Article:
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Doom Patrol Season 2 PosterDoom Patrol: The Story So Far

*Spoilers for Seasons 1 and 2*

To call Season 1 of Doom Patrol (2019) weird would be an understatement. It brought to our screens an egotistical zealot in the form of a talking cockroach and his right hand man -er- rat, Admiral Whiskers, and a sentient street named Danny. It was downright bonkers. However, its ability to pull you in with its portrayal of vulnerable “superheroes” was undoubtedly its most surprising element. Beneath the craziness was a group of misfits simply dealing with shared trauma. This gave the show a sort of method to its madness that pulled you in each episode. Doom Patrol Season 2 continues in much the same way but with our heroes taking some much needed time for themselves. 

Doom Patrol Season 2 begins right where it left off: Our heroes miniaturized — except for Larry, who takes care of them by making tiny pancakes and joints. And after last season’s shattering revelation that The Chief orchestrated their accidents right from the get-go, there’s an appropriate air of anger, mistrust, and general dourness. But, of course for The Chief, this was simply done out of a sense of love and duty. Love for his slow-aging daughter, Dorothy, and duty to protect the world from her, which she could destroy with one misguided wish. 

No Villain, No Problem

Painfully absent from Season 1 is Alan Tudyk’s self-narrating Mr Nobody. Instead, we’re introduced to the Candlemaker, an ancient horror and one of Dorothy’s imaginary friends who could end the world. It’s heavy stuff, and I loved his design whenever he showed up, but he never felt like the season’s true villain. That honor would have to go to The Chief, Dr Niles Caulder. After the first season, you’d think there would be no sympathy left for him. And yet, while I think he’s beyond redemption, Timothy Dalton does a great job of ever so slightly pulling you back. Niles isn’t as supervillain-y as Mr Nobody was, but his love for his daughter manifests itself in manipulative ways. In fact, before their accidents, the Doom Patrol themselves aren’t written as the best parents either, and that humanized The Chief for me a bit more.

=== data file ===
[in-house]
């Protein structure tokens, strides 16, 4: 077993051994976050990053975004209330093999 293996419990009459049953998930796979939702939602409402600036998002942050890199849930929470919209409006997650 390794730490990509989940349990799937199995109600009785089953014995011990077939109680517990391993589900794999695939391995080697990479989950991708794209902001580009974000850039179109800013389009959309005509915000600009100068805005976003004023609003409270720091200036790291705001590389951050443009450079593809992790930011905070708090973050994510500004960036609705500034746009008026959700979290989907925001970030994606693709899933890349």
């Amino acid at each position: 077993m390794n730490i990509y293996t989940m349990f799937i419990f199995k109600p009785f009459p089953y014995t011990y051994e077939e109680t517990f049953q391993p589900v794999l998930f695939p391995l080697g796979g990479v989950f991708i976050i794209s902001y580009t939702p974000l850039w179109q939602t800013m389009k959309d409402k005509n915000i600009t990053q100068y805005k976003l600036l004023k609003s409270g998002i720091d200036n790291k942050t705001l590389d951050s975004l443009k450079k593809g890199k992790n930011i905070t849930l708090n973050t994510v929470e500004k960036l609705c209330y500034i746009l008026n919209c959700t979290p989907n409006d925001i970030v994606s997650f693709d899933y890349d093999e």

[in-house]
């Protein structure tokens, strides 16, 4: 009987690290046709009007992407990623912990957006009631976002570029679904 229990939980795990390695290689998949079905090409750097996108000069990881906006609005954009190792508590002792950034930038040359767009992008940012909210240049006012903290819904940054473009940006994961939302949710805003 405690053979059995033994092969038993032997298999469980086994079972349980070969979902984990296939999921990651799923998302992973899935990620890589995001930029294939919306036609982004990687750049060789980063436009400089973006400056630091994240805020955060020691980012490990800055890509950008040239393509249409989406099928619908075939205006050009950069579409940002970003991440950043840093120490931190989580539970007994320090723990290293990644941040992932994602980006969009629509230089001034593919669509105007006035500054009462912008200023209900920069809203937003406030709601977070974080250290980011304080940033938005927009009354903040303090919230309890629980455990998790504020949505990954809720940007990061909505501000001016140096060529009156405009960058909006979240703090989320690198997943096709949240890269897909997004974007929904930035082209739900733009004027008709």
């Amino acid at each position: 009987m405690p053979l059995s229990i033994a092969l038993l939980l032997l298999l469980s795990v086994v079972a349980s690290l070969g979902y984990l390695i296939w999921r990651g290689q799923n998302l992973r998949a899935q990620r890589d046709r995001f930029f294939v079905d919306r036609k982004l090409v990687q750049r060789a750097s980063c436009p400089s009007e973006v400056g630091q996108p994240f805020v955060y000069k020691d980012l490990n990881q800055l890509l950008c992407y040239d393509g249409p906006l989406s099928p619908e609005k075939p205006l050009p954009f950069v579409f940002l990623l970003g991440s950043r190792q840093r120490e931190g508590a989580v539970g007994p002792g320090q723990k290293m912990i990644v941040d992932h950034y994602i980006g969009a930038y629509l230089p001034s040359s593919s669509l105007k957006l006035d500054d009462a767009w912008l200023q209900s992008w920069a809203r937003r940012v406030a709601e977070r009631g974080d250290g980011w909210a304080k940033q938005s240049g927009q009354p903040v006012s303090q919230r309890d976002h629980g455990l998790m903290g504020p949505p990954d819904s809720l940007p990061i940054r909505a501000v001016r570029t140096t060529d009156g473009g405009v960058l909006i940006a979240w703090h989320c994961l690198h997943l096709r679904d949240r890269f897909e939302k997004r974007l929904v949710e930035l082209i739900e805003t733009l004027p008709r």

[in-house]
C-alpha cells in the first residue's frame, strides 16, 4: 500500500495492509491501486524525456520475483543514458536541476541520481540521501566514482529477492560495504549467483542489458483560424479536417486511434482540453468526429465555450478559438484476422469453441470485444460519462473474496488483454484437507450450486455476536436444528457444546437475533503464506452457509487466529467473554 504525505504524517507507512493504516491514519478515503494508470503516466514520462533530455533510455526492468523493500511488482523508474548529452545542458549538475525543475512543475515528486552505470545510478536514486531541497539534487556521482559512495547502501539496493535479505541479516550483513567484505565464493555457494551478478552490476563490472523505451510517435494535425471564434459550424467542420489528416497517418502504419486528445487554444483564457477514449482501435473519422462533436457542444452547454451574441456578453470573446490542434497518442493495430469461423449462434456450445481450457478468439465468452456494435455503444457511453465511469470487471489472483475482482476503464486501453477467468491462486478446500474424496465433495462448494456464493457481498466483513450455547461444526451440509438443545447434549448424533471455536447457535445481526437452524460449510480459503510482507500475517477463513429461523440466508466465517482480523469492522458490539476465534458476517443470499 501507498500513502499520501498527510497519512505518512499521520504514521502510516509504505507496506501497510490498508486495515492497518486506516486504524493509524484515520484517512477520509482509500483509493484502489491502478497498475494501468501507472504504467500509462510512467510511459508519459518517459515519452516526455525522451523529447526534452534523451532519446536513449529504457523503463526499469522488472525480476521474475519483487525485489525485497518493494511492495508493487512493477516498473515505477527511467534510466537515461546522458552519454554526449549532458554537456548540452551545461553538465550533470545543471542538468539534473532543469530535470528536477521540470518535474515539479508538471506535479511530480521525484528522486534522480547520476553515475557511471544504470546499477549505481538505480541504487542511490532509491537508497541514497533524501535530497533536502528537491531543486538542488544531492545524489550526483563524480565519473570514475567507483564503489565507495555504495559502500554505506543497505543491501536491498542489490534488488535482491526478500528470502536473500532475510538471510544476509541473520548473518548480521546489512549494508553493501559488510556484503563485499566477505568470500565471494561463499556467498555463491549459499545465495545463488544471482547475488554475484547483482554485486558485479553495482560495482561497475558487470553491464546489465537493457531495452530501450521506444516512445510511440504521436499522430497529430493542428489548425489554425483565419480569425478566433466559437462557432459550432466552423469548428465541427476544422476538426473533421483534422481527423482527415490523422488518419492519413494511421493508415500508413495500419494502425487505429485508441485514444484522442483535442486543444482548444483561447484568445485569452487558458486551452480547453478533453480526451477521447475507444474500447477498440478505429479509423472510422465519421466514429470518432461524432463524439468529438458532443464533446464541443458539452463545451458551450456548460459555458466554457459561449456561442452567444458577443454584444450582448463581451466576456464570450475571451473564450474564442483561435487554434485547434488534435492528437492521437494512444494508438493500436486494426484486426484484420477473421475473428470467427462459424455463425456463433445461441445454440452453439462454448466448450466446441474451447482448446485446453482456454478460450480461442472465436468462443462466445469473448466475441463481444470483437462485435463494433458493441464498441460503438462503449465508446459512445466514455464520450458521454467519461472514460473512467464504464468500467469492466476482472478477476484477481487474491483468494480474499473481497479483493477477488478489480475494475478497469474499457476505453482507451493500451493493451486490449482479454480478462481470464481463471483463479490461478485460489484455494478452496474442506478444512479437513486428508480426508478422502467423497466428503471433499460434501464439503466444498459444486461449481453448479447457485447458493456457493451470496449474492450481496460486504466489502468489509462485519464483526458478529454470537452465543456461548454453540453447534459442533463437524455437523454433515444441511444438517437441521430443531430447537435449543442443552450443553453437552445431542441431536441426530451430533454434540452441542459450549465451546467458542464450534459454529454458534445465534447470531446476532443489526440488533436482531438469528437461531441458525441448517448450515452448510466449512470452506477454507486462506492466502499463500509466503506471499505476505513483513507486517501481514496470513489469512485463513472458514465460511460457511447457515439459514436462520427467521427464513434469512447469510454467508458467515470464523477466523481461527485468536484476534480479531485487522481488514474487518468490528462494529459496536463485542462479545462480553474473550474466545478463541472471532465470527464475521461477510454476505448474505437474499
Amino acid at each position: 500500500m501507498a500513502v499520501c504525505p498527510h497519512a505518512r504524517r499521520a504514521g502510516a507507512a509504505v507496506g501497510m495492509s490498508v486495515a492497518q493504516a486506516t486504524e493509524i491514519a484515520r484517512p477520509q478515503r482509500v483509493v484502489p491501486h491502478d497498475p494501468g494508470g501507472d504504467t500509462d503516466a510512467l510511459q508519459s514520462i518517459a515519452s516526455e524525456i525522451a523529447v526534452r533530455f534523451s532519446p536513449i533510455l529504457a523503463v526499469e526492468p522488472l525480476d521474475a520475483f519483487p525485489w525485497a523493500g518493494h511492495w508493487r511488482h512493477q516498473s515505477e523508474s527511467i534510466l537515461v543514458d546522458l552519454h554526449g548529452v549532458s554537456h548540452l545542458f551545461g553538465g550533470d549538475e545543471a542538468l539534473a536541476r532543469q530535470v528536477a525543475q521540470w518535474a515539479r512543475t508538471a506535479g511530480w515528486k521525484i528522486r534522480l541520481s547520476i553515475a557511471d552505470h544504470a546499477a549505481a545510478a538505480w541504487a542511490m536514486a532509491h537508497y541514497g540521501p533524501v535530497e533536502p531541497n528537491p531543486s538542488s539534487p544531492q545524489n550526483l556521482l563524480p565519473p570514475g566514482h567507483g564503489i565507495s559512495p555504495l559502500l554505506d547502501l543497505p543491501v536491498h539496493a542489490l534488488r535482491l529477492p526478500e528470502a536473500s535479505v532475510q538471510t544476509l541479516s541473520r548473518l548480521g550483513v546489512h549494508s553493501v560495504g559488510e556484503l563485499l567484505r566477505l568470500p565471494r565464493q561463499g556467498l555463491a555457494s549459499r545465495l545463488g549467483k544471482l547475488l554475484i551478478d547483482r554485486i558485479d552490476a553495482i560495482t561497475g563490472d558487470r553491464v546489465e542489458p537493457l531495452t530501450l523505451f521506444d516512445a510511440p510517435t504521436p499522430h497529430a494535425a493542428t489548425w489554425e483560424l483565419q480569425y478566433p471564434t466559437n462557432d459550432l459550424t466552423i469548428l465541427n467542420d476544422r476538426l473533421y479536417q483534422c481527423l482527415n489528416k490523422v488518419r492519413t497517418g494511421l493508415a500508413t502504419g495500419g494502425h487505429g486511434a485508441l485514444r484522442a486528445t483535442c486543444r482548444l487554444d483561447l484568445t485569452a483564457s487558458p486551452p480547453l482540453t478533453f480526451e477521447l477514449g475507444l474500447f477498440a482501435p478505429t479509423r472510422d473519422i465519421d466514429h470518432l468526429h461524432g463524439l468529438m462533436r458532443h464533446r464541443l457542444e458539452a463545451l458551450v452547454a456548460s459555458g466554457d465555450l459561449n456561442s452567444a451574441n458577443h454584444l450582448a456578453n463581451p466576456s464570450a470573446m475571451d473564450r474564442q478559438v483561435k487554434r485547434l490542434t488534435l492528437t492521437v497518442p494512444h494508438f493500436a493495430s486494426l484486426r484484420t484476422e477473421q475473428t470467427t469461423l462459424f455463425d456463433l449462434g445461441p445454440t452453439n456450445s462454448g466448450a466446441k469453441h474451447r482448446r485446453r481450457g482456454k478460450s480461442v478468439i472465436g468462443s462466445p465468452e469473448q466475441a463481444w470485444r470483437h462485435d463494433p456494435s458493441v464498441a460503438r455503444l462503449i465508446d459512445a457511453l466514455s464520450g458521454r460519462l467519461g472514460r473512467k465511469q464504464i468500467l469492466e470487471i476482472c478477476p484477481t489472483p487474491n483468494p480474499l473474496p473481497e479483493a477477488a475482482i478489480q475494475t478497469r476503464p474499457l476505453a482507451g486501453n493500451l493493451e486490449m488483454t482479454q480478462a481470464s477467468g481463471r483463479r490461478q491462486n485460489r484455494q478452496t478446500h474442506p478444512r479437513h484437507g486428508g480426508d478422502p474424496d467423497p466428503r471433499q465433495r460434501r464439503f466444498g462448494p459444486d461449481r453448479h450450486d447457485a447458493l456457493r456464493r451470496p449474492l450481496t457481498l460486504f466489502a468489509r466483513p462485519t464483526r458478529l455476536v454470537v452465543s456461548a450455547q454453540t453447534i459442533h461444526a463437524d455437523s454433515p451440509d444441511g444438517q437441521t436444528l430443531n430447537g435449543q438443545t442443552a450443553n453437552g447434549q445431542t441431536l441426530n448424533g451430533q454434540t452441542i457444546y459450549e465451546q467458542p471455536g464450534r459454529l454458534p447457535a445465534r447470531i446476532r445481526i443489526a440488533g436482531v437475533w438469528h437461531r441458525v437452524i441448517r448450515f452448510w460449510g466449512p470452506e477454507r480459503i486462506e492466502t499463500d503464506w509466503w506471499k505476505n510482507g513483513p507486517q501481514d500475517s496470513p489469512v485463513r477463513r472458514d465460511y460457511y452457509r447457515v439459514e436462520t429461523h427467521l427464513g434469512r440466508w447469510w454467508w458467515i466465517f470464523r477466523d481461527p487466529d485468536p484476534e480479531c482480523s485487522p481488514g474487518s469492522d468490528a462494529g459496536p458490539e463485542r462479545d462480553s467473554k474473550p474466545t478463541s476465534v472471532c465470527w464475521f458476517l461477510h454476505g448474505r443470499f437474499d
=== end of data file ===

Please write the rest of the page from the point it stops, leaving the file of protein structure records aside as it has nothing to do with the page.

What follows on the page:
The show continues its trend of showcasing smaller yet memorable villains. From the sadistic Red Jack, the insane Dr Tyme, and the Scants and their Queen, all were interestingly designed and fun excursions from the main plot. We even get a brief return of the Beard Hunter, played by a charismatic Tommy Snider who completely commits to the role. But its Dalton’s unflinching portrayal of Niles Caulder and his relationship with Dorothy that brings a much needed cohesiveness to the season that would otherwise be missing.

The Doom Patrol’s Newest Addition

Though all characters shine, the true star of this season is Abigail Shapiro’s Dorothy Spinner. Some have expressed annoyance, but I found her to be a compelling and sympathetic addition to the cast. And, though it hurt my heart to see the Doom Patrol treat her so coldly, I have to admit it was still hilarious to see Cliff openly express his hatred of someone so innocent and cute. Thankfully, it wasn’t like this the whole season. As it progressed, Dorothy got to experience being a normal kid with Baby Doll and befriended Rita. Even Cliff came around to Dorothy in a sweet bonding moment, showing that he too could become a better father someday. Dorothy’s coming-of-age was by far the most enjoyable aspect of this season.